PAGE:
ASSIGNMENT FOUR: DAYLIGHT
Niki South Student number:514516
1st thoughts: Once I decided to shoot in daylight and extend exercise 4.2 I considered what type of daylight I might use and revisited my research for exercise 4.2 and lighting in general, see link: https://nkssite.wordpress.com/category/a4-research/
I then experimented with daylight at different times of day. Initially I thought I might photograph ruins and ancient monuments and began by shooting grave stones and ruins to learn about the effects of strong midday sunlight (influenced by Schmidt and Atget) as well as late afternoon light (influenced by Atget). Testing hard light and side raking light on angular objects; I was looking for starkness and abstraction. I was able to see the clarity that the minimal shadows gave to an image and how strong midday light emphasised their hard edges and gave good contrast. I experimented with soft diffused light falling on trees gravestones and ruins. From this I had an initial idea that I might photograph old buildings in soft diffused daylight and new buildings in stark daylight and use the different natural lighting to emphasis the different qualities of such buildings. Consequently I went on to shoot modern buildings in both midday light and then at dusk.
I found the modern buildings offered me more interesting potential and I realised that the inconsistent weather would limit my possibilities for photographing different subjects in different light unless I was shooting over a long period of time. I decided to concentrate on modern urban buildings and to use harsh overhead midday sunlight to exploit their angular lines and hard edges.
Mind map preparations:
The first shoot: I shot in mono as I believed I would present the assignment in black and white to make the most of contrast and preserve neutrality. On reviewing the images I found them flat and uninteresting even though I had captured their starkness. I had however caught some curious viewpoints, reflections, partial reflection and distortions. I decided that I should find my difference from Schmidt and Atget here and explore the effect of reflections and distortions of urban images, rather than presenting documentary images.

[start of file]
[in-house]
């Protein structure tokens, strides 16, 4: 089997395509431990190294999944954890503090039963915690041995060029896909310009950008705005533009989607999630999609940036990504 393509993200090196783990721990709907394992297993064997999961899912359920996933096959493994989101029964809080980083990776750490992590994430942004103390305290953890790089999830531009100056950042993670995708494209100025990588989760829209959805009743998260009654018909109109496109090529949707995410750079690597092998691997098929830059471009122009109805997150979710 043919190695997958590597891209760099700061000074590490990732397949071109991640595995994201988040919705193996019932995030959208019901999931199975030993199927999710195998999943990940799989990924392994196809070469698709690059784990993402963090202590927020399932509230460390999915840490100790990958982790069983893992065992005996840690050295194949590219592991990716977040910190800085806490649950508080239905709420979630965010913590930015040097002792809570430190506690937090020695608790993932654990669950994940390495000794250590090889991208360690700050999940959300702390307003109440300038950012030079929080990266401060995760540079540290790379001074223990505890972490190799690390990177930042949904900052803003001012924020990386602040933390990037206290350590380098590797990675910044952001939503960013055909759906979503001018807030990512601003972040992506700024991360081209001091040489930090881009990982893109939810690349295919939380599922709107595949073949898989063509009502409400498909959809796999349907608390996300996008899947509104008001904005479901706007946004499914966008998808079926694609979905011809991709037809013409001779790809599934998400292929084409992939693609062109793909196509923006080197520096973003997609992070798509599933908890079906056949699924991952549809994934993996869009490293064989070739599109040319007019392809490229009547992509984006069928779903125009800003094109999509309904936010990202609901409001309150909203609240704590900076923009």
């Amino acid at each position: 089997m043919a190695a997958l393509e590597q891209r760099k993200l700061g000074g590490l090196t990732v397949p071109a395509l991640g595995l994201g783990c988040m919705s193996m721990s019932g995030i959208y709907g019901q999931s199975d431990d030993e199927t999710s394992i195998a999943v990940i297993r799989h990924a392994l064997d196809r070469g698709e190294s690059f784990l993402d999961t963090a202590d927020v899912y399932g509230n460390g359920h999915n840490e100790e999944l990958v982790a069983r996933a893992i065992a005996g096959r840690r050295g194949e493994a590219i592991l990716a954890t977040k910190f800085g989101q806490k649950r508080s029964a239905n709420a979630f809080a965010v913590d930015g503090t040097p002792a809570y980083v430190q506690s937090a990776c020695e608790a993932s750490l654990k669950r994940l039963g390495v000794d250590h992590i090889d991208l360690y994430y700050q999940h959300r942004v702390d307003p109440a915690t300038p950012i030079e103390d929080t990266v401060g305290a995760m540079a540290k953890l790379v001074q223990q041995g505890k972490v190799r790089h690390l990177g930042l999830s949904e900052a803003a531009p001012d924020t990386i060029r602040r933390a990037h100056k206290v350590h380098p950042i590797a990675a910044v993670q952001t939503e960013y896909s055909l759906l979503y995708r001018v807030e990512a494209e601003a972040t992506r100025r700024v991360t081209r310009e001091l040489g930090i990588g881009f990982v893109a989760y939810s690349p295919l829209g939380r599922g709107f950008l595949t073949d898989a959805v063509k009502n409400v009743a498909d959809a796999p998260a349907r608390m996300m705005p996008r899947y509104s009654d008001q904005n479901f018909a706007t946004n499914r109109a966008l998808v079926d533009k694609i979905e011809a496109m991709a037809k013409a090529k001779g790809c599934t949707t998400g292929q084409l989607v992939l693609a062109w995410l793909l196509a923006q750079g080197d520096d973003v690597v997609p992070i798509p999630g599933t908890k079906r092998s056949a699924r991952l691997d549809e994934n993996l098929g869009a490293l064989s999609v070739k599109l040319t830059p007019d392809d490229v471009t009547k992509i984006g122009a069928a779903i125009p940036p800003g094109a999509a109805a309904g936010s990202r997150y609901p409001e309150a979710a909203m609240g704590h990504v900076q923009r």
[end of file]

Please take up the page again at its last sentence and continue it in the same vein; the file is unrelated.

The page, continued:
Subsequent shoots: I returned to the same locations in the late afternoon but found that the stronger midday sun gave the most effective graphic urban images. The light reflected in vertical surfaces were stronger, even distorted, and the colours heightened; I could see that the colour temperature was bluer when the light falling was strong especially on shaded surfaces, and the colours more saturated. I determined to make the most of the colour and shoot in colour not mono. I revisited the same locations several times as my shooting window was short each day to catch the direct overhead light and experimented with different perspectives, partial reflections and distortions.
Mind map shooting:
Editing: Whilst editing I was particularly conscious of the creativity criteria. I gradually shortlisted images that I thought contained more than just good composition and technical skills. I steered towards images that contained interesting reflections of light and effective colours (predominantly blues and browns). At this point I returned to the work of Rut Blees Luxumberg , as although she photographs public spaces at night I was struck by her use of colour and the way that though some of her images are recognisable some are almost abstract. Some of my images, though shot in daylight, I thought shared some similarities with her use of pools of colour, perspective and reflection.
In the final stages of editing I eliminated images that were simply graphic urban images with reflection:
(Contact sheet image 33)
Images that were not strongly representative of urban space:
(Contact sheet image 127)
Images where the reflected light was simplistic and not challenging to the viewer:
(Contact sheet image 96)
A few remaining images which were portrait:
(Contact sheet image 143)
Mind map editing:
The theme for my series emerged: Reflections of light in urban spaces.